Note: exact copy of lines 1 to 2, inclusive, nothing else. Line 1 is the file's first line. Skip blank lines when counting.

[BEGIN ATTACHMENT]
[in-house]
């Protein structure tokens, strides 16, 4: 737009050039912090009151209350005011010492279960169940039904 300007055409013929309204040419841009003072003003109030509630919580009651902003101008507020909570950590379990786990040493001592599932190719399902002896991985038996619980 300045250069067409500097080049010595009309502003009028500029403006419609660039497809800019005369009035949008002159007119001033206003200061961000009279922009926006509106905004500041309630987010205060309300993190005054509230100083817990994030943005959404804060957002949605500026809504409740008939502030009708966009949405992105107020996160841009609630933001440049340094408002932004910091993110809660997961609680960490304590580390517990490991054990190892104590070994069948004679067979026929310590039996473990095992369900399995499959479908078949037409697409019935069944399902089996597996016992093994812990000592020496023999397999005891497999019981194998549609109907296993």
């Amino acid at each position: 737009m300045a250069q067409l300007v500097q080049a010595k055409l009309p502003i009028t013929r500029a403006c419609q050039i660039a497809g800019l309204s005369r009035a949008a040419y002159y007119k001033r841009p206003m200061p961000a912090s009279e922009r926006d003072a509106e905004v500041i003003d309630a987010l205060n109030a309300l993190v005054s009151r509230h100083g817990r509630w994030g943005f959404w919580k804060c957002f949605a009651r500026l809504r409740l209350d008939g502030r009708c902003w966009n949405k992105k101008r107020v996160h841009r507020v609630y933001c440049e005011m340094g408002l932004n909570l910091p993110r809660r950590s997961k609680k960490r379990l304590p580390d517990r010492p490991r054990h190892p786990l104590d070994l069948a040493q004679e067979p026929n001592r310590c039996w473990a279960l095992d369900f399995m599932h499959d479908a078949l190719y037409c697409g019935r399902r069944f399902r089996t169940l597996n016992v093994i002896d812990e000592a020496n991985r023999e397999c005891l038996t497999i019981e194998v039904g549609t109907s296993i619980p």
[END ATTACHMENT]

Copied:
[in-house]
């Protein structure tokens, strides 16, 4: 737009050039912090009151209350005011010492279960169940039904 300007055409013929309204040419841009003072003003109030509630919580009651902003101008507020909570950590379990786990040493001592599932190719399902002896991985038996619980 300045250069067409500097080049010595009309502003009028500029403006419609660039497809800019005369009035949008002159007119001033206003200061961000009279922009926006509106905004500041309630987010205060309300993190005054509230100083817990994030943005959404804060957002949605500026809504409740008939502030009708966009949405992105107020996160841009609630933001440049340094408002932004910091993110809660997961609680960490304590580390517990490991054990190892104590070994069948004679067979026929310590039996473990095992369900399995499959479908078949037409697409019935069944399902089996597996016992093994812990000592020496023999397999005891497999019981194998549609109907296993």